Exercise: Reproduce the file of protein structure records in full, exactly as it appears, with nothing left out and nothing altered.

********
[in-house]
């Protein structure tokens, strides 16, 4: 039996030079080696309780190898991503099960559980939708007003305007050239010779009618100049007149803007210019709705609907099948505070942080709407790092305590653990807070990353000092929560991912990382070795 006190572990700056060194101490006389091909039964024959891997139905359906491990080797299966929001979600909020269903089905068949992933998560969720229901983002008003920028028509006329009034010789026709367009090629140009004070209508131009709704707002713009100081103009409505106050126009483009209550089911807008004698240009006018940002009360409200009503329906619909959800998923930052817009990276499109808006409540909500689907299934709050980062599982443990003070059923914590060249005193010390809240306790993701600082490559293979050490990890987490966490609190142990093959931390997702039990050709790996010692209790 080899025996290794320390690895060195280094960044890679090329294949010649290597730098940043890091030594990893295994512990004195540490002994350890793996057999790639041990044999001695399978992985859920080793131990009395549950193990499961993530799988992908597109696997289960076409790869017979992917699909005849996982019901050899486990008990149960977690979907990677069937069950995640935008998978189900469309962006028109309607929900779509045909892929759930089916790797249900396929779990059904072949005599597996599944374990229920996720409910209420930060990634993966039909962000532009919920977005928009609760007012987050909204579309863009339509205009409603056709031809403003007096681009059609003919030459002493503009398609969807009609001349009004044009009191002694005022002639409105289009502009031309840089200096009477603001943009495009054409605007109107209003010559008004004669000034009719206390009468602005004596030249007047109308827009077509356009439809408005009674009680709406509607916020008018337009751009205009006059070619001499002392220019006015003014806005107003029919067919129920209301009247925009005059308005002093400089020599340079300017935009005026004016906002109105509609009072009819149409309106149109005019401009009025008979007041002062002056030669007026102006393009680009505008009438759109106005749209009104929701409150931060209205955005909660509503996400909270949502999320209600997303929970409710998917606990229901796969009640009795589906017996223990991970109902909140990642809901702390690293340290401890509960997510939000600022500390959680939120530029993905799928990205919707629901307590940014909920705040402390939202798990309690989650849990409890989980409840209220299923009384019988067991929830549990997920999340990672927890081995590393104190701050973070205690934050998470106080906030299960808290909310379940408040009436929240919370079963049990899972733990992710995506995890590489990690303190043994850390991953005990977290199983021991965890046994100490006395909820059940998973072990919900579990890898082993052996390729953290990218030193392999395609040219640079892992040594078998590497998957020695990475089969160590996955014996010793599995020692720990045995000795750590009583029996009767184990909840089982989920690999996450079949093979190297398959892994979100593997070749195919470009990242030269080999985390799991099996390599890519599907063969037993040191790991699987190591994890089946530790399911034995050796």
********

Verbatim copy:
[in-house]
């Protein structure tokens, strides 16, 4: 039996030079080696309780190898991503099960559980939708007003305007050239010779009618100049007149803007210019709705609907099948505070942080709407790092305590653990807070990353000092929560991912990382070795 006190572990700056060194101490006389091909039964024959891997139905359906491990080797299966929001979600909020269903089905068949992933998560969720229901983002008003920028028509006329009034010789026709367009090629140009004070209508131009709704707002713009100081103009409505106050126009483009209550089911807008004698240009006018940002009360409200009503329906619909959800998923930052817009990276499109808006409540909500689907299934709050980062599982443990003070059923914590060249005193010390809240306790993701600082490559293979050490990890987490966490609190142990093959931390997702039990050709790996010692209790 080899025996290794320390690895060195280094960044890679090329294949010649290597730098940043890091030594990893295994512990004195540490002994350890793996057999790639041990044999001695399978992985859920080793131990009395549950193990499961993530799988992908597109696997289960076409790869017979992917699909005849996982019901050899486990008990149960977690979907990677069937069950995640935008998978189900469309962006028109309607929900779509045909892929759930089916790797249900396929779990059904072949005599597996599944374990229920996720409910209420930060990634993966039909962000532009919920977005928009609760007012987050909204579309863009339509205009409603056709031809403003007096681009059609003919030459002493503009398609969807009609001349009004044009009191002694005022002639409105289009502009031309840089200096009477603001943009495009054409605007109107209003010559008004004669000034009719206390009468602005004596030249007047109308827009077509356009439809408005009674009680709406509607916020008018337009751009205009006059070619001499002392220019006015003014806005107003029919067919129920209301009247925009005059308005002093400089020599340079300017935009005026004016906002109105509609009072009819149409309106149109005019401009009025008979007041002062002056030669007026102006393009680009505008009438759109106005749209009104929701409150931060209205955005909660509503996400909270949502999320209600997303929970409710998917606990229901796969009640009795589906017996223990991970109902909140990642809901702390690293340290401890509960997510939000600022500390959680939120530029993905799928990205919707629901307590940014909920705040402390939202798990309690989650849990409890989980409840209220299923009384019988067991929830549990997920999340990672927890081995590393104190701050973070205690934050998470106080906030299960808290909310379940408040009436929240919370079963049990899972733990992710995506995890590489990690303190043994850390991953005990977290199983021991965890046994100490006395909820059940998973072990919900579990890898082993052996390729953290990218030193392999395609040219640079892992040594078998590497998957020695990475089969160590996955014996010793599995020692720990045995000795750590009583029996009767184990909840089982989920690999996450079949093979190297398959892994979100593997070749195919470009990242030269080999985390799991099996390599890519599907063969037993040191790991699987190591994890089946530790399911034995050796």